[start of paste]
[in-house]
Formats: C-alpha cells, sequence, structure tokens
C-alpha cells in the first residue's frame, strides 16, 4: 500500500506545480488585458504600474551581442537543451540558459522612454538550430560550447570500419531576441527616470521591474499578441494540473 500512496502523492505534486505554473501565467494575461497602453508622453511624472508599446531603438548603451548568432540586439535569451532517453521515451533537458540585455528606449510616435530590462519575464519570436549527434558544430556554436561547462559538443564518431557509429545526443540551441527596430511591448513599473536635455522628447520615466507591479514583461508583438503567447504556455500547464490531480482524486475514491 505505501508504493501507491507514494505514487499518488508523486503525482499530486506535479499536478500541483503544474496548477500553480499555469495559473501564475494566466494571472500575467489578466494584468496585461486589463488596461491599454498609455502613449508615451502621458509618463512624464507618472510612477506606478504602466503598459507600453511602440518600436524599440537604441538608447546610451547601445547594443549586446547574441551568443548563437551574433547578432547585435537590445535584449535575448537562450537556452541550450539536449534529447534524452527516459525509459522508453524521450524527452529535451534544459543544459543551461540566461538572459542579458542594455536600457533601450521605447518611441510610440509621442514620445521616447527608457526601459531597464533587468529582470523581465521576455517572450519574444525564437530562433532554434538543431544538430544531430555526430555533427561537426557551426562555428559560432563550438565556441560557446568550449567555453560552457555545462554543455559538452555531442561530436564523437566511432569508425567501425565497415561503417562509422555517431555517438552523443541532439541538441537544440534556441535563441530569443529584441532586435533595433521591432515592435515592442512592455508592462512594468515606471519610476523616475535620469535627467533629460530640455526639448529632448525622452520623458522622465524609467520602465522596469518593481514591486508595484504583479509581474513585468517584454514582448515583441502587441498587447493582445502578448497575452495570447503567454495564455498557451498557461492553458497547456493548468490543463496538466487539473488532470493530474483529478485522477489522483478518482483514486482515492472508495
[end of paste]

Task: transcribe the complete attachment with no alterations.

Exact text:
[in-house]
Formats: C-alpha cells, sequence, structure tokens
C-alpha cells in the first residue's frame, strides 16, 4: 500500500506545480488585458504600474551581442537543451540558459522612454538550430560550447570500419531576441527616470521591474499578441494540473 500512496502523492505534486505554473501565467494575461497602453508622453511624472508599446531603438548603451548568432540586439535569451532517453521515451533537458540585455528606449510616435530590462519575464519570436549527434558544430556554436561547462559538443564518431557509429545526443540551441527596430511591448513599473536635455522628447520615466507591479514583461508583438503567447504556455500547464490531480482524486475514491 505505501508504493501507491507514494505514487499518488508523486503525482499530486506535479499536478500541483503544474496548477500553480499555469495559473501564475494566466494571472500575467489578466494584468496585461486589463488596461491599454498609455502613449508615451502621458509618463512624464507618472510612477506606478504602466503598459507600453511602440518600436524599440537604441538608447546610451547601445547594443549586446547574441551568443548563437551574433547578432547585435537590445535584449535575448537562450537556452541550450539536449534529447534524452527516459525509459522508453524521450524527452529535451534544459543544459543551461540566461538572459542579458542594455536600457533601450521605447518611441510610440509621442514620445521616447527608457526601459531597464533587468529582470523581465521576455517572450519574444525564437530562433532554434538543431544538430544531430555526430555533427561537426557551426562555428559560432563550438565556441560557446568550449567555453560552457555545462554543455559538452555531442561530436564523437566511432569508425567501425565497415561503417562509422555517431555517438552523443541532439541538441537544440534556441535563441530569443529584441532586435533595433521591432515592435515592442512592455508592462512594468515606471519610476523616475535620469535627467533629460530640455526639448529632448525622452520623458522622465524609467520602465522596469518593481514591486508595484504583479509581474513585468517584454514582448515583441502587441498587447493582445502578448497575452495570447503567454495564455498557451498557461492553458497547456493548468490543463496538466487539473488532470493530474483529478485522477489522483478518482483514486482515492472508495